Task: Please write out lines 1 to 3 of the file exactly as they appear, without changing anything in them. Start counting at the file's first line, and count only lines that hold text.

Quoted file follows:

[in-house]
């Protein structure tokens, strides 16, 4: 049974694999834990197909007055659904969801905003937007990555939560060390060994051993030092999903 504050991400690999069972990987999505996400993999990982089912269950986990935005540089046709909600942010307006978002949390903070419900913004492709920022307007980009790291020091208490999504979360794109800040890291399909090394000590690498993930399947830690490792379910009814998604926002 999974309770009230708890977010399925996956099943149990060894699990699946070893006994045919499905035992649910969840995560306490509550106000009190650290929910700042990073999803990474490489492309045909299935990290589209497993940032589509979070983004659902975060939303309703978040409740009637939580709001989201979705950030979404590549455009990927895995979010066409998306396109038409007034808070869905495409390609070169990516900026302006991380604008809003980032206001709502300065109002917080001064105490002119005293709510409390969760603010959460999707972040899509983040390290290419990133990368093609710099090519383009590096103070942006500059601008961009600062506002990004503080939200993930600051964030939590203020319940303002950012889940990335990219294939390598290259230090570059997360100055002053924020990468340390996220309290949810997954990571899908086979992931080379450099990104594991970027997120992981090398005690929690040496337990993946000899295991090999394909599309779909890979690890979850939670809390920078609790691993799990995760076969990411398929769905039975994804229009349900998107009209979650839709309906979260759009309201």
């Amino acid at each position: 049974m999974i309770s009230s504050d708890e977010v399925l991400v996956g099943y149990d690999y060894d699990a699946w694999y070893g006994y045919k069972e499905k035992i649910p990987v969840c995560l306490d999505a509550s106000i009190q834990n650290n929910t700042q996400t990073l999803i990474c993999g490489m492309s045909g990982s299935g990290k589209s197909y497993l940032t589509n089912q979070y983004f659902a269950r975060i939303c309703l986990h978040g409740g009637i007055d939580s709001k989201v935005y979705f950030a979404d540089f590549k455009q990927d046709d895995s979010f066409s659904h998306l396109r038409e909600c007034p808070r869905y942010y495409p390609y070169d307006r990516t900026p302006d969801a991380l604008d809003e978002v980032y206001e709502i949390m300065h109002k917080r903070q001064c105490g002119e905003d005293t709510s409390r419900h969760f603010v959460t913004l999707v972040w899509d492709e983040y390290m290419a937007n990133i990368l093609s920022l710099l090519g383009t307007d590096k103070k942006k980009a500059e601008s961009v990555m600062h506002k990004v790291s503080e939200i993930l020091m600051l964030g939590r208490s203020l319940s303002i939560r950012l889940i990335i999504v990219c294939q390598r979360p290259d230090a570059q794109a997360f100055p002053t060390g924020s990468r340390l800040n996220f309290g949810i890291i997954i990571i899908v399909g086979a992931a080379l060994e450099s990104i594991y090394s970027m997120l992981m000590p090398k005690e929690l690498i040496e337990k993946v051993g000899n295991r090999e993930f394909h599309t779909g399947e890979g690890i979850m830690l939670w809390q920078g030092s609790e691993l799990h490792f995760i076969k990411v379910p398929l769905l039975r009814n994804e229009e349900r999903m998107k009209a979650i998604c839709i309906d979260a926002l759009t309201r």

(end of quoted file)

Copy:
[in-house]
């Protein structure tokens, strides 16, 4: 049974694999834990197909007055659904969801905003937007990555939560060390060994051993030092999903 504050991400690999069972990987999505996400993999990982089912269950986990935005540089046709909600942010307006978002949390903070419900913004492709920022307007980009790291020091208490999504979360794109800040890291399909090394000590690498993930399947830690490792379910009814998604926002 999974309770009230708890977010399925996956099943149990060894699990699946070893006994045919499905035992649910969840995560306490509550106000009190650290929910700042990073999803990474490489492309045909299935990290589209497993940032589509979070983004659902975060939303309703978040409740009637939580709001989201979705950030979404590549455009990927895995979010066409998306396109038409007034808070869905495409390609070169990516900026302006991380604008809003980032206001709502300065109002917080001064105490002119005293709510409390969760603010959460999707972040899509983040390290290419990133990368093609710099090519383009590096103070942006500059601008961009600062506002990004503080939200993930600051964030939590203020319940303002950012889940990335990219294939390598290259230090570059997360100055002053924020990468340390996220309290949810997954990571899908086979992931080379450099990104594991970027997120992981090398005690929690040496337990993946000899295991090999394909599309779909890979690890979850939670809390920078609790691993799990995760076969990411398929769905039975994804229009349900998107009209979650839709309906979260759009309201």
């Amino acid at each position: 049974m999974i309770s009230s504050d708890e977010v399925l991400v996956g099943y149990d690999y060894d699990a699946w694999y070893g006994y045919k069972e499905k035992i649910p990987v969840c995560l306490d999505a509550s106000i009190q834990n650290n929910t700042q996400t990073l999803i990474c993999g490489m492309s045909g990982s299935g990290k589209s197909y497993l940032t589509n089912q979070y983004f659902a269950r975060i939303c309703l986990h978040g409740g009637i007055d939580s709001k989201v935005y979705f950030a979404d540089f590549k455009q990927d046709d895995s979010f066409s659904h998306l396109r038409e909600c007034p808070r869905y942010y495409p390609y070169d307006r990516t900026p302006d969801a991380l604008d809003e978002v980032y206001e709502i949390m300065h109002k917080r903070q001064c105490g002119e905003d005293t709510s409390r419900h969760f603010v959460t913004l999707v972040w899509d492709e983040y390290m290419a937007n990133i990368l093609s920022l710099l090519g383009t307007d590096k103070k942006k980009a500059e601008s961009v990555m600062h506002k990004v790291s503080e939200i993930l020091m600051l964030g939590r208490s203020l319940s303002i939560r950012l889940i990335i999504v990219c294939q390598r979360p290259d230090a570059q794109a997360f100055p002053t060390g924020s990468r340390l800040n996220f309290g949810i890291i997954i990571i899908v399909g086979a992931a080379l060994e450099s990104i594991y090394s970027m997120l992981m000590p090398k005690e929690l690498i040496e337990k993946v051993g000899n295991r090999e993930f394909h599309t779909g399947e890979g690890i979850m830690l939670w809390q920078g030092s609790e691993l799990h490792f995760i076969k990411v379910p398929l769905l039975r009814n994804e229009e349900r999903m998107k009209a979650i998604c839709i309906d979260a926002l759009t309201r």